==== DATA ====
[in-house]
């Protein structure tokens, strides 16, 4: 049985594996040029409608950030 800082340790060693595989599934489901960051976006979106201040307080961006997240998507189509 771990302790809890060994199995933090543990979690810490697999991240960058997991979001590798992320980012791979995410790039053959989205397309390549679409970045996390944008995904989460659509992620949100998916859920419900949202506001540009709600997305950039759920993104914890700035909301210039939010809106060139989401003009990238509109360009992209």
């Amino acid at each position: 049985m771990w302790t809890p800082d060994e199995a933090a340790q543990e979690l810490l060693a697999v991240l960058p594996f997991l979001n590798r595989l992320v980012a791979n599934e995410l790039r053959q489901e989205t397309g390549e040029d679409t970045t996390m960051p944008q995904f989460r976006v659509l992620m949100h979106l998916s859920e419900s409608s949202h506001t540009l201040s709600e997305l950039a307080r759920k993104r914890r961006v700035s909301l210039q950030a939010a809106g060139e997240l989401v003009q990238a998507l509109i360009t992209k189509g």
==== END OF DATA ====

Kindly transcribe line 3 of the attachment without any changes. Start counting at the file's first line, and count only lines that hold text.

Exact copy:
């Amino acid at each position: 049985m771990w302790t809890p800082d060994e199995a933090a340790q543990e979690l810490l060693a697999v991240l960058p594996f997991l979001n590798r595989l992320v980012a791979n599934e995410l790039r053959q489901e989205t397309g390549e040029d679409t970045t996390m960051p944008q995904f989460r976006v659509l992620m949100h979106l998916s859920e419900s409608s949202h506001t540009l201040s709600e997305l950039a307080r759920k993104r914890r961006v700035s909301l210039q950030a939010a809106g060139e997240l989401v003009q990238a998507l509109i360009t992209k189509g």